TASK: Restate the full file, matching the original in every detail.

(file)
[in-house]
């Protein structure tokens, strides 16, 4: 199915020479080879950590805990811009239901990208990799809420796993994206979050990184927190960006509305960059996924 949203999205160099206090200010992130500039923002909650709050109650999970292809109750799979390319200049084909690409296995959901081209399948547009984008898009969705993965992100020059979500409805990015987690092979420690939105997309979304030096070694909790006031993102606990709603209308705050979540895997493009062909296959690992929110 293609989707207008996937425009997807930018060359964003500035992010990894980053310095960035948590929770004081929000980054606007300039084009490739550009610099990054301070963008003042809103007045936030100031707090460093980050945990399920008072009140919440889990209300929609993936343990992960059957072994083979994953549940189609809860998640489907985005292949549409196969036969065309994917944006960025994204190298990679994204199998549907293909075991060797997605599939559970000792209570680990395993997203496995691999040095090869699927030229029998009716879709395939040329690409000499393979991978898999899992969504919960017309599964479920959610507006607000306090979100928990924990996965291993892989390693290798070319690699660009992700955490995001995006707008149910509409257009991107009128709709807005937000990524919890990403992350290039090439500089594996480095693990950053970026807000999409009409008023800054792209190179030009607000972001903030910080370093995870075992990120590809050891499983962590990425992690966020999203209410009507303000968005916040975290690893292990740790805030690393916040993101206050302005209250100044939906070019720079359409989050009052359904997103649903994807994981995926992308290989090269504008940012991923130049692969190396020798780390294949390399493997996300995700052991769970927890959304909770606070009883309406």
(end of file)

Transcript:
[in-house]
């Protein structure tokens, strides 16, 4: 199915020479080879950590805990811009239901990208990799809420796993994206979050990184927190960006509305960059996924 949203999205160099206090200010992130500039923002909650709050109650999970292809109750799979390319200049084909690409296995959901081209399948547009984008898009969705993965992100020059979500409805990015987690092979420690939105997309979304030096070694909790006031993102606990709603209308705050979540895997493009062909296959690992929110 293609989707207008996937425009997807930018060359964003500035992010990894980053310095960035948590929770004081929000980054606007300039084009490739550009610099990054301070963008003042809103007045936030100031707090460093980050945990399920008072009140919440889990209300929609993936343990992960059957072994083979994953549940189609809860998640489907985005292949549409196969036969065309994917944006960025994204190298990679994204199998549907293909075991060797997605599939559970000792209570680990395993997203496995691999040095090869699927030229029998009716879709395939040329690409000499393979991978898999899992969504919960017309599964479920959610507006607000306090979100928990924990996965291993892989390693290798070319690699660009992700955490995001995006707008149910509409257009991107009128709709807005937000990524919890990403992350290039090439500089594996480095693990950053970026807000999409009409008023800054792209190179030009607000972001903030910080370093995870075992990120590809050891499983962590990425992690966020999203209410009507303000968005916040975290690893292990740790805030690393916040993101206050302005209250100044939906070019720079359409989050009052359904997103649903994807994981995926992308290989090269504008940012991923130049692969190396020798780390294949390399493997996300995700052991769970927890959304909770606070009883309406």